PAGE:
I’d know that old Wagoneer anywhere. The car got about eight miles to a gallon of gas, and was the perfect ride for Levi. It looked like the sort a southern gentleman farmer would drive, and that was what Levi would have been if he hadn’t moved north from Kentucky. He went to college at UK, then to Yale for law school, and then took his job at the EPA here in Chicago. Even though he was an environmentalist and gay, and even though for many years he’d been sipping on the cynicism that northern cities lace into the drinking water, the gentleman farmer remained inside of him. When Levi was dressed casually and you weren’t distracted by snappy urban lawyer clothes, if you looked at him with his wispy hair and amiable smile and sad eyes, you could see the thoroughbreds grazing on spring grass and the tobacco leaves warming in the sun.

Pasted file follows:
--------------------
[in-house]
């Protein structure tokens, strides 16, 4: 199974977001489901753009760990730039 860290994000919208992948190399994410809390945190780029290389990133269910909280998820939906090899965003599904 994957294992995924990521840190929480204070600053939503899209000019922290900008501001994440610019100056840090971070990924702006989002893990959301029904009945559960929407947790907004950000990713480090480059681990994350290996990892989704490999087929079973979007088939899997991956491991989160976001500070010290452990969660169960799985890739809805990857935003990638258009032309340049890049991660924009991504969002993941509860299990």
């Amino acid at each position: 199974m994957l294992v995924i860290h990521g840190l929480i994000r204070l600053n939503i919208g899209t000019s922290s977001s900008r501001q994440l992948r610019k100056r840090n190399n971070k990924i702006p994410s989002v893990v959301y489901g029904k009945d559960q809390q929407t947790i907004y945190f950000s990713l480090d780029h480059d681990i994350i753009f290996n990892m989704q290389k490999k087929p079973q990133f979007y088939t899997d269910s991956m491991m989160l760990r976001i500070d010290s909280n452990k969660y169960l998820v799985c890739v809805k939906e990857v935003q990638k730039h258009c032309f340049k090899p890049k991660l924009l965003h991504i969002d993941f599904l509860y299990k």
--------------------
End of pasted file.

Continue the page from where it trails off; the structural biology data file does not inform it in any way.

I’ve been scoping out the campaign headquarters, and the Wagoneer Levi always drove is parked out back. I’m not wrong about this.
Jill Riddell is a writer in Chicago. She teaches at the School of the Art Institute and has a weakness for nature, magic, and pennies abandoned in sidewalk cracks.